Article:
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Vue.js Error Reporting with Sentry

Sentry + Vue.js

In anticipation of the upcoming release of Vue.js 2, we’ve updated Sentry to officially support Vue.js 2.x through our browser JavaScript SDK.

Getting Started

Add the following snippet to your application’s HTML file. It should go after where you have loaded the Vue library file.

<script src="https://cdn.ravenjs.com/3.5.0/vue/raven.min.js"></script>
<script>
Raven.config('your dsn').install();
</script>

For instructions using npm or Bower, please see our official Vue plugin docs.

After these two steps, Sentry will start capturing both native JavaScript errors and errors occurring deep inside your Vue.js application.

See component metadata in Sentry

Vue 2 introduces a new errorHandler config option that can be used to capture Vue-specific debugging information. The Sentry Vue plugin uses this callback to add valuable metadata about the state of your application to crash reports, including affected component names and the values of props.

Combine with Laravel reporting

Earlier in 2016, Vue became the default client-side framework for Laravel projects. If you’re using Vue with Laravel, you can additionally use our sentry-laravel package for end-to-end reporting of your application.

That’s it! As always, feedback, comments, or pull requests are greatly appreciated.

Ten Thousand Stars

Open Source has always been the heart of Sentry, and it’s something that continues to separate us from other products and services in our category. This week we hit 10,000 stars on GitHub. While GitHub stars are by no means the definitive metric, it illustrates how much importance developers place on Open Source when choosing software.

From everyone here at Sentry, thanks for helping us get to where we are today. ⭐ 🎉️

Welcome Katie Lundsgaard

We’re excited to announce that Katie Lundsgaard is joining the engineering team.

Katie will be working on Sentry after recently graduating from Hackbright Academy. She previously spent her time staring at JSON and playing endlessly with regex and CSS selectors at Kimono Labs. When not writing code, Katie likes to knit hats and tell people that her favorite Game of Thrones character is Cersei Lannister.

Welcome!

Support for React Minified Errors

Minified React Errors in Sentry

As React developers, we know how frustrating it is when an error occurs in your React app and all you have is the following:

Minified exception occurred; use the non-minified dev environment for the full error message

Not very helpful. You’re seeing this because React strips error messages from production builds in order to reduce filesize. But as of version 15.2, React now produces the following:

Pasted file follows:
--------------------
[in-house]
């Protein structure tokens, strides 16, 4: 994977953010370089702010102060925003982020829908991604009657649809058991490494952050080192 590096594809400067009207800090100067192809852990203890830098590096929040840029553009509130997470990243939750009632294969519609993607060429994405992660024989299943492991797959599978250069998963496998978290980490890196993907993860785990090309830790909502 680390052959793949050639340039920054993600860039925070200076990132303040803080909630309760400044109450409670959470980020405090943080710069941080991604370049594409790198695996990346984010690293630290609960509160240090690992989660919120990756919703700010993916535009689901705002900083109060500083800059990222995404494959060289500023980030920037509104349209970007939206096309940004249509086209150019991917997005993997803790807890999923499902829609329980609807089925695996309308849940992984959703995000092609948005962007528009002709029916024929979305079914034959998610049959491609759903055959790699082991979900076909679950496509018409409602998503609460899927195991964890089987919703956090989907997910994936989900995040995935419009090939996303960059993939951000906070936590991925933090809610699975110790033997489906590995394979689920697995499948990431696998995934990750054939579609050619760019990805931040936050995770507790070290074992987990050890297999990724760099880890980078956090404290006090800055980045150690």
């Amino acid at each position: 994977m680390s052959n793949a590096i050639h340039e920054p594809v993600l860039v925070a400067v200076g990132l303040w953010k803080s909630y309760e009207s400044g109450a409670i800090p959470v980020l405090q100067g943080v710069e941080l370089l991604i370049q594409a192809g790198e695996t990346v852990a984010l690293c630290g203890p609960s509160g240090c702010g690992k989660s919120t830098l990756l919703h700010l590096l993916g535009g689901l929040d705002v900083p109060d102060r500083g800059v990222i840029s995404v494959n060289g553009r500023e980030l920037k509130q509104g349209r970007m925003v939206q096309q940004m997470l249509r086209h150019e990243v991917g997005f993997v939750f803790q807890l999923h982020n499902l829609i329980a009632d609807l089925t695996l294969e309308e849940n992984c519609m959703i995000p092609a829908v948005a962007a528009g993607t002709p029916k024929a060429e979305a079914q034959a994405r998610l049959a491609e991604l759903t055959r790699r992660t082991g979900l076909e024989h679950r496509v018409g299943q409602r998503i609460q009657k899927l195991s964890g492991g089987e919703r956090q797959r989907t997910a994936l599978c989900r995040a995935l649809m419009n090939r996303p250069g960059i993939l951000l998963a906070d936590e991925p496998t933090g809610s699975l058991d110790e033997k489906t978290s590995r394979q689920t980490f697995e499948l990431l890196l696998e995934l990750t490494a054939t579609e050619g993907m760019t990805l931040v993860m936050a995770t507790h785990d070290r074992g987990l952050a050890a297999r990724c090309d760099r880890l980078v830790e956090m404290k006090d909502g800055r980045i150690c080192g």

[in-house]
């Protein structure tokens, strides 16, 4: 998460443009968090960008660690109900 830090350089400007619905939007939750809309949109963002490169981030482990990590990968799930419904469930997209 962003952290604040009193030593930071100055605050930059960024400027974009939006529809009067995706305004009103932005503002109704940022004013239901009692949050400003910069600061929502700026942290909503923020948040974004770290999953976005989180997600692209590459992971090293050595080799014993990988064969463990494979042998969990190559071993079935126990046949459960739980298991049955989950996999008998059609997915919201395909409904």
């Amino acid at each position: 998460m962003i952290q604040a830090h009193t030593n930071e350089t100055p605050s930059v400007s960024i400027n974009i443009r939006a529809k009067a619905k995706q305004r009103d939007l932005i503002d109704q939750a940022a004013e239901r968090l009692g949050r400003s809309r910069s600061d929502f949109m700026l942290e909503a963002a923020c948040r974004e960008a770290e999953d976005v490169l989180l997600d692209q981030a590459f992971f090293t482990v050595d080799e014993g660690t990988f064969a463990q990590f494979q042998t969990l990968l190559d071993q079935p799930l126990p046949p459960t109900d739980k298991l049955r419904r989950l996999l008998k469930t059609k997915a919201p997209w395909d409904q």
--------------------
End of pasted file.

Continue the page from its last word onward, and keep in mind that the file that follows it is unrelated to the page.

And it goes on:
Uncaught Invariant Violation: Minified React error #31; visit http://facebook.github.io/react/docs/error-decoder.html?invariant=31&args[]=object%20with%20keys%20%7Bfoo%7D&args[]= for the full message or use the non-minified dev environment for full errors and additional helpful warnings.

This is much more helpful because it’s possible to see the original error message by manually visiting the URL provided. But even better is that Sentry automatically fetches the original error message for you. You’ll see the original unminified error in the Sentry UI, in notification emails – everywhere.

To use this feature, just make sure you’re running React 15.2 or later (and of course the latest version of the Sentry JavaScript SDK). We’ll take care of the rest.

Happy debugging!

User Feedback in Laravel

Sentry + Laravel

Feedback is a feature that allows you to interact with your customers when they hit an issue. While most of Sentry will just work out of the box, Feedback requires a bit more work on your end. Today we’re going to try to help you get started so you can get back to shipping.

Getting Started

The first step to getting Feedback working is to configure a custom 500 error page, and ensure that page has context available from Sentry. To do this, we open up our error handler in App/Exceptions/Handler.php. From there, we just need to ensure that we’re rendering an error response, and then we pass in the context:

<?php

class Handler extends ExceptionHandler
{
    private $sentryID;

    public function report(Exception $e)
    {
        if ($this->shouldReport($e)) {
            // bind the event ID for Feedback
            $this->sentryID = app('sentry')->captureException($e);
        }
        parent::report($e);
    }

    public function render($request, Exception $e)
    {
        return response()->view('errors.500', [
            'sentryID' => $this->sentryID,
        ], 500);
    }
}

Next up we need to add in the Feedback widget to our error template. In our example above this is at resources/views/errors/500.blade.php:

<div class="content">
    <div class="title">Something went wrong.</div>
    @unless(empty($sentryID))
        <!-- Sentry JS SDK 2.1.+ required -->
        <script src="https://cdn.ravenjs.com/3.3.0/raven.min.js"></script>

        <script>
        Raven.showReportDialog({
            eventId: '{{ $sentryID }}',

            // use the public DSN (dont include your secret!)
            dsn: '___PUBLIC_DSN___'
        });
        </script>
    @endunless
</div>

That’s it! We’ll automatically pull up the Feedback dialog when an error happens:

Sentry Dialog

Learn More

Take a look at the sentry-laravel project on GitHub to learn more about how things are implemented, as well as additional details on using it with Sentry.

If you’re not yet a Sentry user, you can try Sentry free for 14 days. If that’s not your cup of tea, it’s all open source on GitHub.